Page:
Dragon NaturallySpeaking 9 is the most full-featured consumer software for dictating to your computer. Dragon types while you talk so that you can let your fingers rest while writing, and it lets you surf the Net by voice. For the first time, Dragon allows you to start using this program without walking through dictation setup, and it works in the Firefox browser in addition to Internet Explorer. This application can be a hand-saver for anybody who types a lot, including journalists, lawyers, and anyone with repetitive stress injuries, such as carpal tunnel syndrome.
Dragon 9 runs only on Windows XP or 2000 SP4 or higher, so Mac users are out of luck, and it requires 512MB of RAM and 1GB of free hard drive space. (Attempting to run Dragon with less RAM will result in a sluggish system, as we discovered in our tests on several computers.) We tested the $149 Dragon NaturallySpeaking Preferred 9. Home users who don't need support for mobile devices can opt for the $99 Standard. Offices that want to run Dragon on a network should choose Professional. Legal and Medical editions are also available.
If you choose Typical/Complete installation rather than Custom, you can bypass the dictation training and shave off as much as half an hour from the setup process. Installing Dragon NaturallySpeaking 9 from its two discs took about 15 minutes in our tests, with another several minutes spent to set up the included line-in microphone and headset. You'll have to buy a supported USB or Bluetooth headset separately if your PC lacks line-in jacks.
During its installation, make sure you select the check box that lets you bypass dictation setup; we wish this were selected by default, but it's not. Otherwise, you'll be forced to read a long passage of text as required by prior versions of Dragon. When we chose Custom installation to load Dragon NaturallySpeaking 9 on another PC, we still had to do the dictation training. We couldn't quit the dictation and save our work up to that point, either; any interruption would mean starting over from scratch. However, if you don't speak clearly, it might be a good idea to read the training script anyway. If not, you may find yourself constantly correcting Dragon to help it adjust to your lisp or Texas twang.
Make sure not to talk with overbearing emphasis, like C-3PO from Star Wars, when you use Dragon, because it's built to understand your natural patterns of talking. People have caused voice damage by shouting at speech-to-text software, no joke if you already suffer from repetitive stress injuries. We recommend walking through the tutorial, which showed us, for instance, how to tell Dragon to "Go to sleep," and then say, "Wake up," to begin dictating again without having to touch the keyboard, as in Dragon 8.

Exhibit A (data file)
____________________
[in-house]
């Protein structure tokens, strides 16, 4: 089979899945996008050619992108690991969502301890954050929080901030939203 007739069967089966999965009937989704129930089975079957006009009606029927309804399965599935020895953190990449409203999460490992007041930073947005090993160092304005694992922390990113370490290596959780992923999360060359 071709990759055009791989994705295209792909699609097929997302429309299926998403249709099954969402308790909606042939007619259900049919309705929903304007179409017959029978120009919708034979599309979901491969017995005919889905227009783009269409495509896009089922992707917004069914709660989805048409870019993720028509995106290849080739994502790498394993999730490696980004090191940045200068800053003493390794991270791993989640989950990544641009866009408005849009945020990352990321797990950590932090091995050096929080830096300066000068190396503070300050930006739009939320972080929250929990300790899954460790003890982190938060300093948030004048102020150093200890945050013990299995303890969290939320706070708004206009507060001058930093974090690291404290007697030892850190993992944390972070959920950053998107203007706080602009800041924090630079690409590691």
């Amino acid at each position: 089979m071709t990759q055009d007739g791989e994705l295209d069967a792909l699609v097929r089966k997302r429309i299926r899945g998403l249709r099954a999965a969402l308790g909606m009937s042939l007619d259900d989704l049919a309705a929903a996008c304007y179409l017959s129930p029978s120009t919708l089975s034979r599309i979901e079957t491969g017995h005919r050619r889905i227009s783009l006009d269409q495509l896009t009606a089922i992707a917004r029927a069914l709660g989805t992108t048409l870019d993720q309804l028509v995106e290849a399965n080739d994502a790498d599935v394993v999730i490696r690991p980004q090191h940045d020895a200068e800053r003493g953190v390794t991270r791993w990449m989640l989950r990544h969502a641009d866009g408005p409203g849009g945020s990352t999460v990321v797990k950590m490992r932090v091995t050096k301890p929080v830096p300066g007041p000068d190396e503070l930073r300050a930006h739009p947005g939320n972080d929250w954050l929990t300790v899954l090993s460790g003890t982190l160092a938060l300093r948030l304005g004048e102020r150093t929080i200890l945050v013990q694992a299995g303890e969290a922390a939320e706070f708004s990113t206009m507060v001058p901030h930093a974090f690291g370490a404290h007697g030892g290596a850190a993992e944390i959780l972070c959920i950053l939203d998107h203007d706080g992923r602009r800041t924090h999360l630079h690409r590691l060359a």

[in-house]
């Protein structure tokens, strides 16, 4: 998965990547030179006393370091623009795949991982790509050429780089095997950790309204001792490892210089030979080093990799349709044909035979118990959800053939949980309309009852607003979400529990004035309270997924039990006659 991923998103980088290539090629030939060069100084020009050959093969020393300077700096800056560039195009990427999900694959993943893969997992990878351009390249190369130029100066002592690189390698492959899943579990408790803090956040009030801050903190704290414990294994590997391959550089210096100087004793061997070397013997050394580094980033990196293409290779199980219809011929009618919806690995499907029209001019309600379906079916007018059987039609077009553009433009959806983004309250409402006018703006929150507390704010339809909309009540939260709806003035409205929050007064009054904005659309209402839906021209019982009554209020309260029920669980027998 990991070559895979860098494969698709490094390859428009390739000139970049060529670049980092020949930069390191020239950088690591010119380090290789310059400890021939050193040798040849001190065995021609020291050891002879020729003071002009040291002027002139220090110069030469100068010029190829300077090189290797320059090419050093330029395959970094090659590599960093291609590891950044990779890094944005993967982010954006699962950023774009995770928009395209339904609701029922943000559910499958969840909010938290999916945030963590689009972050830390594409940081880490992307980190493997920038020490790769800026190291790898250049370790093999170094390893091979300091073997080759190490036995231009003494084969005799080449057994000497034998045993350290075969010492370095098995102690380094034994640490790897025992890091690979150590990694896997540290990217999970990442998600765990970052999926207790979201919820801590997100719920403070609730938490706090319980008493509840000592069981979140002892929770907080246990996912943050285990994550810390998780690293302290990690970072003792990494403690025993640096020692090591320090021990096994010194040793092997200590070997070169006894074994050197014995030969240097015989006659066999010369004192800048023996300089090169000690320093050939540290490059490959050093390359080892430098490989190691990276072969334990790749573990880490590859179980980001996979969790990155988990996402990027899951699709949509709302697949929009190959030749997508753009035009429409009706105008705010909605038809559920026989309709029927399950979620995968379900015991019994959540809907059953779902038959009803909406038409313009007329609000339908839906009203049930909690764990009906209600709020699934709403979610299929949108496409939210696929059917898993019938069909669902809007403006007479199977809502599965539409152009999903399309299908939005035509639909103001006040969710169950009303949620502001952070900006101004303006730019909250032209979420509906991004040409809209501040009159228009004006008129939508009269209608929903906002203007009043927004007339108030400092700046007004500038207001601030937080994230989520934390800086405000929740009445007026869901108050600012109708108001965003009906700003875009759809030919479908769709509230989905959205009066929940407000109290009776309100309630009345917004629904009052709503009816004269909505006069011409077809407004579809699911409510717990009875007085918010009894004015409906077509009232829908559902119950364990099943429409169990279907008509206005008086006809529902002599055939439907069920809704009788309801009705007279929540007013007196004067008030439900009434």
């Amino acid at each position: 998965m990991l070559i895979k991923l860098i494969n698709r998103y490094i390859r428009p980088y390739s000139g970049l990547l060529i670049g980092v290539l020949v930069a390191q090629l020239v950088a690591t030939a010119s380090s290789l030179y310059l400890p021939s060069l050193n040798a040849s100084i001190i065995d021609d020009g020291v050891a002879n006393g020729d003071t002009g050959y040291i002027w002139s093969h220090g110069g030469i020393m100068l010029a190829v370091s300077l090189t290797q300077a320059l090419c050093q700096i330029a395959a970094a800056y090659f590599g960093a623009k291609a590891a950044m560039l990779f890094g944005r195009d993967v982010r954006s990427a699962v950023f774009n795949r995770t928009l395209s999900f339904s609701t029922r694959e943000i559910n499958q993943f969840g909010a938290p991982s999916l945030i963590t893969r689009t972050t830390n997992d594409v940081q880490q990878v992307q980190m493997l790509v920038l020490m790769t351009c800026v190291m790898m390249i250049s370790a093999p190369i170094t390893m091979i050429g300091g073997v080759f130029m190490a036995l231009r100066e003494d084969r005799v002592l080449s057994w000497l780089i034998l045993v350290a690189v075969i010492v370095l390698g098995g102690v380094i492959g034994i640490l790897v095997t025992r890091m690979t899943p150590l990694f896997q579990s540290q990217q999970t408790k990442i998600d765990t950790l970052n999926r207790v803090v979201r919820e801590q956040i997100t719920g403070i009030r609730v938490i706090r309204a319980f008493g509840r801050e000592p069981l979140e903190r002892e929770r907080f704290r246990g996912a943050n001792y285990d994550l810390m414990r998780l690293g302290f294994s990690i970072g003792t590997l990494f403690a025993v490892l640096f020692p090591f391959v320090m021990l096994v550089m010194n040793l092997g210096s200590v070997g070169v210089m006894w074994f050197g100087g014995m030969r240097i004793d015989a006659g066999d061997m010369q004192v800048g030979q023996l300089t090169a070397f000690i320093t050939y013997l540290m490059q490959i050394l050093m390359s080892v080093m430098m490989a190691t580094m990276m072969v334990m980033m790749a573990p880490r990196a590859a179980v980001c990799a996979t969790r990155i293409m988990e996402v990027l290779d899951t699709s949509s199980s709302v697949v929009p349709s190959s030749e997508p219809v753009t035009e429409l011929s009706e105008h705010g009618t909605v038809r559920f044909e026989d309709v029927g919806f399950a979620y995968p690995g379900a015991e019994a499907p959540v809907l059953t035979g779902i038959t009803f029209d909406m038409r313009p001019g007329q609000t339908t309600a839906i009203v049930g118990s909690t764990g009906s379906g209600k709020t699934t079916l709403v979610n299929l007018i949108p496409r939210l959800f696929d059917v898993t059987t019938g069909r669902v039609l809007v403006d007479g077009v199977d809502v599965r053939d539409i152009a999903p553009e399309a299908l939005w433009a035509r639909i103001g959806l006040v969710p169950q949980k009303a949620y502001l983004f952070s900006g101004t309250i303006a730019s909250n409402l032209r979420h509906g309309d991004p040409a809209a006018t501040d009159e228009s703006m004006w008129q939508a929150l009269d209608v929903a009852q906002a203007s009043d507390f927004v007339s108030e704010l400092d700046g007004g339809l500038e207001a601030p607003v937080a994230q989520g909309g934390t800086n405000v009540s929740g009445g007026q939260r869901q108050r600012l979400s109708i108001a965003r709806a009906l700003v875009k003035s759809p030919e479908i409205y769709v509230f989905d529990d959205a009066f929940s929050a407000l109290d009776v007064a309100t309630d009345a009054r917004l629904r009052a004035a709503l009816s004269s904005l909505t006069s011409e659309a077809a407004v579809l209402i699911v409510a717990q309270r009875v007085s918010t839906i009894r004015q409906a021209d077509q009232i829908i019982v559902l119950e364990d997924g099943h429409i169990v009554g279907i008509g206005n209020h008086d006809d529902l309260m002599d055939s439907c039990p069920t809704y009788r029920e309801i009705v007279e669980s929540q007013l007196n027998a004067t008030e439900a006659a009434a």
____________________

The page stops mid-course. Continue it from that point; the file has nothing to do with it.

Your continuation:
Before you run Dragon NaturallySpeaking 9 for the first time, you'll have to walk through the New User wizard to select your vocabulary--either General, Commands Only, or Teens--and to allow time for Dragon to fish through files on your hard drive for words and phrases you commonly use. Dragon scans writing samples from Outlook, Outlook Express, Lotus Notes, Microsoft Word, Corel WordPerfect, and text files, which took about five minutes on our well-worn personal laptop.
Once Dragon NaturallySpeaking 9 is running, it displays as a slim toolbar on top of your screen, smaller than in version 8. Dragon 9 operates in tandem with other software you're running, so you can dictate within pretty much any text editing program, including Microsoft Word and Corel WordPerfect in addition to Lotus Notes, Outlook, Outlook Express, and America Online. We were even able to make selected text bold inwithout touching the mouse or the keyboard. You can dictate e-mails, too. In addition, voice commands enable you to surf the Net by voice. Dragon handily labels Web links by number; just say the number to "click" the link.
Dragon types faster than most fingers can, at up to 160 words per minute. During dictation, we were delighted with Dragon's performance with multisyllabic words. In a flash, it even spelled "supercalifragilisticexpialidocious." Dragon would probably perform better than most high schoolers in a spelling bee, except that it can confuse homophones. Dragon's intelligence often helps it to determine the context in which you are speaking, so that it won't type, say, "I like to eat chocolate, and I scream," when you mentioned "ice cream."